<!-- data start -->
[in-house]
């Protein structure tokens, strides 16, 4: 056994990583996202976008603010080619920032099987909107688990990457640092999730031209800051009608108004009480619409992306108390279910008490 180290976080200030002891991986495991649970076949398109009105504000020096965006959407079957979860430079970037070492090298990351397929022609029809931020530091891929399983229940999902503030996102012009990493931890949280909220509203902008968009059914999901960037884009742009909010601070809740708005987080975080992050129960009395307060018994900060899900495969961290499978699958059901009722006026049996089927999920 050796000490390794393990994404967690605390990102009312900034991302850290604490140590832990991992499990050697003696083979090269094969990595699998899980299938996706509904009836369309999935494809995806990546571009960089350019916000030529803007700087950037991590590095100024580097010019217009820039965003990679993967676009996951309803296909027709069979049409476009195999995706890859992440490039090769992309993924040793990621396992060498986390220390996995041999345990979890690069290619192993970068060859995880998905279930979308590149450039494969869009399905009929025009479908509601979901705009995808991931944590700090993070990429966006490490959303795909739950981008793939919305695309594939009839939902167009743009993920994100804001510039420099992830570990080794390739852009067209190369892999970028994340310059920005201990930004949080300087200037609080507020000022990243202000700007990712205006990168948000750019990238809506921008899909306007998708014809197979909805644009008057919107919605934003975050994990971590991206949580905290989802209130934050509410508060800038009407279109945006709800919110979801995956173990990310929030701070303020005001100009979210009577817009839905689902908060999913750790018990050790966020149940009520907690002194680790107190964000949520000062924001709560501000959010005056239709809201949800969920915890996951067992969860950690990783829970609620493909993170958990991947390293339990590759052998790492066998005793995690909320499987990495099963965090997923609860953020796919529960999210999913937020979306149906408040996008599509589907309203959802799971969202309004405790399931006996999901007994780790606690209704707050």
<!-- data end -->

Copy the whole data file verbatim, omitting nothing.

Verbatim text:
[in-house]
């Protein structure tokens, strides 16, 4: 056994990583996202976008603010080619920032099987909107688990990457640092999730031209800051009608108004009480619409992306108390279910008490 180290976080200030002891991986495991649970076949398109009105504000020096965006959407079957979860430079970037070492090298990351397929022609029809931020530091891929399983229940999902503030996102012009990493931890949280909220509203902008968009059914999901960037884009742009909010601070809740708005987080975080992050129960009395307060018994900060899900495969961290499978699958059901009722006026049996089927999920 050796000490390794393990994404967690605390990102009312900034991302850290604490140590832990991992499990050697003696083979090269094969990595699998899980299938996706509904009836369309999935494809995806990546571009960089350019916000030529803007700087950037991590590095100024580097010019217009820039965003990679993967676009996951309803296909027709069979049409476009195999995706890859992440490039090769992309993924040793990621396992060498986390220390996995041999345990979890690069290619192993970068060859995880998905279930979308590149450039494969869009399905009929025009479908509601979901705009995808991931944590700090993070990429966006490490959303795909739950981008793939919305695309594939009839939902167009743009993920994100804001510039420099992830570990080794390739852009067209190369892999970028994340310059920005201990930004949080300087200037609080507020000022990243202000700007990712205006990168948000750019990238809506921008899909306007998708014809197979909805644009008057919107919605934003975050994990971590991206949580905290989802209130934050509410508060800038009407279109945006709800919110979801995956173990990310929030701070303020005001100009979210009577817009839905689902908060999913750790018990050790966020149940009520907690002194680790107190964000949520000062924001709560501000959010005056239709809201949800969920915890996951067992969860950690990783829970609620493909993170958990991947390293339990590759052998790492066998005793995690909320499987990495099963965090997923609860953020796919529960999210999913937020979306149906408040996008599509589907309203959802799971969202309004405790399931006996999901007994780790606690209704707050």